Take the Ride of Your Life

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by Diane McMahon

The Wheel of Life is a tool and exercise used by coaches, therapists and retreat leaders the world over to enable individuals to instantly see where there life is at this moment. The purpose is to create a graphic view of the areas that are giving you satisfaction and areas that might need attention. The shape of the new wheel you create can instantly indicate how bumpy or smooth your life feels right now. 

All of us want more balance in our life. Who wouldn’t want their life to run as smoothly as a perfectly symmetrical wheel rolling down a newly paved asphalt road? Balance helps us maintain our equilibrium, so even when we’re feeling pushed and pulled and wobbly, we can keep going. Balance keeps us from putting too much energy, time, thought—whatever valuable resources we have—into one aspect of life, while ignoring others; it helps us maintain a sense of proportion and perspective so things don’t get out of control.   

But we’re getting ahead of ourselves. First, we invite you to get an overview of your own life. Come on, fight that resistance and go find some colored pencils, crayons or pens, a comfortable place to sit, and a few quiet moments to fill in the eight sections of this circle. Then connect the outer edges (see directions and examples) and answer this question: If this were a tire on your car, how bumpy would the ride be? 

As you can see by the examples below, there are as many different shapes as there are people who participate. No one’s wheel will duplicate another one. And your own wheel will change as your life changes. Sometimes, a sector with a low score may mean it is not something you care to attend to right now, or ever. Only you can decide when is the right time for something to be a priority; just make sure the low score doesn’t indicate an area of avoidance or discomfort. 

If there are areas that need improvement take the time to list possible actions that could enhance that area.  Select three specific actions from that list and set a start date beside each one.  Three things make change happen: awareness; attention; and action.  This “Triple-A” is what you need to accompany your life journey.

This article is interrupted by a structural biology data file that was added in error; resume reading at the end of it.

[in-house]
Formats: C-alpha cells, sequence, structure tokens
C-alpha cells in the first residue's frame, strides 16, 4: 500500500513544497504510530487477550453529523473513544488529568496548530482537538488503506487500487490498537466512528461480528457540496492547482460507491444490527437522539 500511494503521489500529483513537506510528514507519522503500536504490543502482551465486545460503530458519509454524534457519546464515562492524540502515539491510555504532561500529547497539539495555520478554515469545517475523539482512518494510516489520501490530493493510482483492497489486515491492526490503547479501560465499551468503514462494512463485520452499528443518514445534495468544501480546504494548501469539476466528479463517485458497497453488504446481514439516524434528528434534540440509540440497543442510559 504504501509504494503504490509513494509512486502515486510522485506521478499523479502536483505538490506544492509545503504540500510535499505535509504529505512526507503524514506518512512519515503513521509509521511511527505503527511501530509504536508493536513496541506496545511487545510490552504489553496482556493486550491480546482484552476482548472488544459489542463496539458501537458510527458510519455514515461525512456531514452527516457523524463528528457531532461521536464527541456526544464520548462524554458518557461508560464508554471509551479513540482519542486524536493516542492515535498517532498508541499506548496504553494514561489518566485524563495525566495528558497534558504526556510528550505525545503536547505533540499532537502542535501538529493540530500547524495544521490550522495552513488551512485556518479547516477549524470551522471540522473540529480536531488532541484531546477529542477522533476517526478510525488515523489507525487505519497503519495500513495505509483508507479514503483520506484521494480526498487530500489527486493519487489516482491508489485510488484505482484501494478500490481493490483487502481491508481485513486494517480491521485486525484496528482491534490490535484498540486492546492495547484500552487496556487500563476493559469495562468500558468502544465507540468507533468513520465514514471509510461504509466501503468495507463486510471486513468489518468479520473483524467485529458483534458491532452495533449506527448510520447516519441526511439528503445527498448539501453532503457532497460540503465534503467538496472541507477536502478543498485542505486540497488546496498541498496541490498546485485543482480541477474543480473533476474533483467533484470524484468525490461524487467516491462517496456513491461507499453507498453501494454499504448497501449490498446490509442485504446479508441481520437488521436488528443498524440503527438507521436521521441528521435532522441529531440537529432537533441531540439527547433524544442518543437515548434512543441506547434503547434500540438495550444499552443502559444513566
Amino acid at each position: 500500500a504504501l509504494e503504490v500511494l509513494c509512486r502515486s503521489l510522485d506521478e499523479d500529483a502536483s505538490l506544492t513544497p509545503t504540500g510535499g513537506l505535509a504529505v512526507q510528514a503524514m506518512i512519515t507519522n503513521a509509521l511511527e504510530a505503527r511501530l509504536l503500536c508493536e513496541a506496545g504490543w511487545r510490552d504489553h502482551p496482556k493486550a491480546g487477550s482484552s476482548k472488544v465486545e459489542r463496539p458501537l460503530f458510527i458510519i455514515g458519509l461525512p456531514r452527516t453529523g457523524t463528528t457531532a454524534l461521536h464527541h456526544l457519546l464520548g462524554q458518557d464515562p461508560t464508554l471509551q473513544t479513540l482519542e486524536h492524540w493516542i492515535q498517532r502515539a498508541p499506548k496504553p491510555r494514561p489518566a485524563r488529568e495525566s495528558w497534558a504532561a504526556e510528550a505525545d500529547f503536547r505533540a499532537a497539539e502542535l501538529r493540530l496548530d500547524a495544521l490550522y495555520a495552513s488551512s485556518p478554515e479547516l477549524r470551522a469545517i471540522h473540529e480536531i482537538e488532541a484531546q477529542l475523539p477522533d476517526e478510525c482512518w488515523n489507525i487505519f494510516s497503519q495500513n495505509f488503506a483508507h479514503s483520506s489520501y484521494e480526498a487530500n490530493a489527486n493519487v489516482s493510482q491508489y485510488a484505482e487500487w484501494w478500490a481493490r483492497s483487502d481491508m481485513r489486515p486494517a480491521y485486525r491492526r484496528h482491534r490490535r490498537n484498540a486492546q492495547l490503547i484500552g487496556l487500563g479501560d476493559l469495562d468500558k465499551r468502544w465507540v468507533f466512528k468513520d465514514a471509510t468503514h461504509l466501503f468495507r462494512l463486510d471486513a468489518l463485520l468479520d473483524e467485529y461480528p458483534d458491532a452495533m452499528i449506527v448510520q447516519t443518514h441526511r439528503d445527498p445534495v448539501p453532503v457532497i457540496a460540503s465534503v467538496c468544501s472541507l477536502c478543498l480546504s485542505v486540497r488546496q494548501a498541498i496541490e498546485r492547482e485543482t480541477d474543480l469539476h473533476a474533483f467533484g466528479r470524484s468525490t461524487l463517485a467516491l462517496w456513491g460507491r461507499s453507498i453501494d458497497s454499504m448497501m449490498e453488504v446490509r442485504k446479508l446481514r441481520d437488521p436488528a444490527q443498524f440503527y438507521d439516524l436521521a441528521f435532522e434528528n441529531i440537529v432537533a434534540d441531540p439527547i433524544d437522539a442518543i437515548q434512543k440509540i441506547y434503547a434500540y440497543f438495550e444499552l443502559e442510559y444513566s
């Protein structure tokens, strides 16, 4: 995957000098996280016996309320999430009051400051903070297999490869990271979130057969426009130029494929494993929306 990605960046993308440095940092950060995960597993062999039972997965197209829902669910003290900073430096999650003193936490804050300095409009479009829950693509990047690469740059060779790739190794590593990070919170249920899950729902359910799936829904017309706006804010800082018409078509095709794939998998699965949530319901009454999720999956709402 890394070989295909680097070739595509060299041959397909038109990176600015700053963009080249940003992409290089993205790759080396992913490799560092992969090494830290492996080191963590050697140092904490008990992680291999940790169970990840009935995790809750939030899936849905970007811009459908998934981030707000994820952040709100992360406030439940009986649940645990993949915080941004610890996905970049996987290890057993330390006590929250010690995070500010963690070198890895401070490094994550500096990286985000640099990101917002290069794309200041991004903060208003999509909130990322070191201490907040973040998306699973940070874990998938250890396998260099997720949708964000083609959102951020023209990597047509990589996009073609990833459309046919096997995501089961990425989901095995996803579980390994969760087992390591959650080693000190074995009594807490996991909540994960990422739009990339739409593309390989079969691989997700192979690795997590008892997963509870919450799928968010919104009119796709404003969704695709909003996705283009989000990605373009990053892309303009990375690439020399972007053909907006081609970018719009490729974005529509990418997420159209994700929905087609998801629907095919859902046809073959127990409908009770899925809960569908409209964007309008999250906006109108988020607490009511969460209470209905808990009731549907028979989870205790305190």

A balanced life is a worthy goal, but other things can contribute to a fulfilled and happy life. In an article for Forbes.com, Kristi Hedges lists a set of questions to consider when reviewing your life:

>Do I have energy for things that are important to me?

>What gives me energy and engages me? How often am I doing those things?

>If I could have two extra hours in a day, how would I spend them?

>If I could craft a perfect day, what would those 24 hours look like?

>Do I have mental space to think? How able am I to take a step back periodically and assess what’s working and what’s not?

>What are the three to five things I need in my life to be happy and healthy? (i.e. have dinner with my kids most nights, exercise, sleep eight hours, etc.) and what can I do to ensure these?

There are limitless ways to have a rewarding, fulfilling life. You are the person who must determine what those ways are for you. Plus, the reality is life and circumstances create upheavals that are anything but smooth at times. The point is to be aware of and attentive to the dynamics of your daily life; to check in with your emotional, mental and physical well-being.  Every health and wellness book, guru, blog and article recommends that women need to maintain their support systems and find ways to nurture themselves. This is critical to keep the wheels moving.

The trend among women in the United State is that they are less happy than they were 40 years ago.  Marcus Buckingham, writing for the Huffpost blog, said surveys show a steady decrease in women’s happiness since 1972 and the degree of unhappiness increases as women age. Hopefully, this is not true for you personally. What it suggests is the world and all its demands can be tough to navigate for women.  Let’s all “Come on and take a free ride,” or at least do what we can to make our ride as smooth as possible.   

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Directions: The eight sections in the Wheel of Life represent different aspects of your life. Seeing the center of the wheel as one and the outer edges as ten, rank your level of satisfaction with each life area by drawing a straight or curved line to create a new outer edge. The new perimeter represents the wheel of your life. If this were a real wheel, how bumpy would the ride be?

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